Superannuation, Tax

Greater tax benefit focus needed

SMSF tax minimisation

Advisers and accountants need to pay more attention to tax minimisation strategies for their SMSF clients.

Advisers and accountants need to put an increased emphasis on using all of the means allowable in gaining the best tax minimisation outcomes for their SMSF clients, a strategy expert has said.

“One of the biggest mistakes that I see a lot of accountants [and advisers] make is [they’re not implementing] enough tax minimisation [strategies] at the SMSF level,” LightYear Docs founder Grant Abbott told delegates at his firm’s recent Master Strategy Day 2021.

“If you can reduce that 15 per cent tax [applied to superannuation] down to 5 or 10 per cent, it actually has quite an impact.”

To illustrate his point, Abbott used an example where a person made too many concessional contributions in one financial year. In his scenario, the individual had an annual salary of $250,000 and chose to allocate $200,000 of this remuneration package to their SMSF.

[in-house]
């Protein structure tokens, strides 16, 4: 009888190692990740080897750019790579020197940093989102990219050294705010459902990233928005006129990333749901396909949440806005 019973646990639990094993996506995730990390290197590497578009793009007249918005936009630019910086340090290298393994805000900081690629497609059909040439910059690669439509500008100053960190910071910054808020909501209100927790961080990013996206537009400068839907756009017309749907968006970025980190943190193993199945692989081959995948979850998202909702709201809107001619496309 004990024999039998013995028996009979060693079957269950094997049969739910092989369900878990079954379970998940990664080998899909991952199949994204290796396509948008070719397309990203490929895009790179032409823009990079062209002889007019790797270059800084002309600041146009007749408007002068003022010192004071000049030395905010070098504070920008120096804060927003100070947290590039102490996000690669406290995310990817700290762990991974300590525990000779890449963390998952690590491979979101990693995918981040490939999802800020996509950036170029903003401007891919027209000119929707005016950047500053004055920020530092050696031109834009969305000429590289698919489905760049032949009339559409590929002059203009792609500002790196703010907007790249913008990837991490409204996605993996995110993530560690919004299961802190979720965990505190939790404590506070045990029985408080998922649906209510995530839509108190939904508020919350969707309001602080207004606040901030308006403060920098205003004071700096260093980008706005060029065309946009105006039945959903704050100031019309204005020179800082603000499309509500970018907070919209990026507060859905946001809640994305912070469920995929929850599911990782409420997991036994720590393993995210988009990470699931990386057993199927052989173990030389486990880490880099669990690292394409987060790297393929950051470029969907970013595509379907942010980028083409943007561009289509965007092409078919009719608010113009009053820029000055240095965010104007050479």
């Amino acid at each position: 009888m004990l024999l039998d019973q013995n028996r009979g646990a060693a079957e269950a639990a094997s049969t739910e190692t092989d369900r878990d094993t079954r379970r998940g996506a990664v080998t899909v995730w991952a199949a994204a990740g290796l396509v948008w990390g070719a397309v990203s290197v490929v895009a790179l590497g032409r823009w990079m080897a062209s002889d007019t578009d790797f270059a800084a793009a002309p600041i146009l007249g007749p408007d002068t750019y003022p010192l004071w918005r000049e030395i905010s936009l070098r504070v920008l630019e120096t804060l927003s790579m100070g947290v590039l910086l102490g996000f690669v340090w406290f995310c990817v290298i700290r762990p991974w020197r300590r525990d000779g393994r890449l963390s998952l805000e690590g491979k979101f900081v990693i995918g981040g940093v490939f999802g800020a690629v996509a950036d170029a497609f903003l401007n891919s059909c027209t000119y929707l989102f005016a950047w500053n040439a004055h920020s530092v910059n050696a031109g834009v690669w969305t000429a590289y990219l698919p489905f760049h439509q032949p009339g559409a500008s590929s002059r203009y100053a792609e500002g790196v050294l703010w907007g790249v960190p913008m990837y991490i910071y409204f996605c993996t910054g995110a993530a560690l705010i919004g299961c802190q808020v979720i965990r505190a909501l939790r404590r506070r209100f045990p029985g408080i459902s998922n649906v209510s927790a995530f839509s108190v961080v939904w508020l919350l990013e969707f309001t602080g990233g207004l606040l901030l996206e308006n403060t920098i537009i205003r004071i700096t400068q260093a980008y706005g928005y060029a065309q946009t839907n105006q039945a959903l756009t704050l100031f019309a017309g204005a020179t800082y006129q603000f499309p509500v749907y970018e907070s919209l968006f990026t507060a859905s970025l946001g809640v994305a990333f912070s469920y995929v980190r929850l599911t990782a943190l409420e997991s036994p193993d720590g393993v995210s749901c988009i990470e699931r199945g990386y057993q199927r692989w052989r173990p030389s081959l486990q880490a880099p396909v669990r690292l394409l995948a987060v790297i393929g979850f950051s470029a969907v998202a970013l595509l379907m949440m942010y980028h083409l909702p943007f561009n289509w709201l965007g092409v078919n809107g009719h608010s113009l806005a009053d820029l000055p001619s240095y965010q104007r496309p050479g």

According to Abbott, the situation would give rise to the ATO giving the trustees an offer to refund the excess concessional contributions as per subsection 292-467(1) of the Income Tax Assessment Act 1997.

This in turn would result in the trustee having to amend their personal income tax return, which when filed would have declared a yearly income of $50,000, to include the excess concessional contribution of $175,000, he said.

However, this refunded amount of $175,000 will receive a 15 per cent tax offset, meaning it will not be taxed at the person’s full marginal tax rate when it is included as assessable income in the individual’s amended return, he noted.

This is because the ATO has deemed the SMSF has already paid 15 per cent tax on the original $200,000 concessional contribution.

“This is why if we can reduce our tax liabilities in the fund, then effectively we’re going to be in a much better position,” Abbott said.

“So what are some of the strategies we can use to mitigate the tax inside the fund? [We can invest in an] ESIC (early-stage innovation company), which results in a 20 per cent tax offset, [take advantage of] franking credits and use instalment warrants.”

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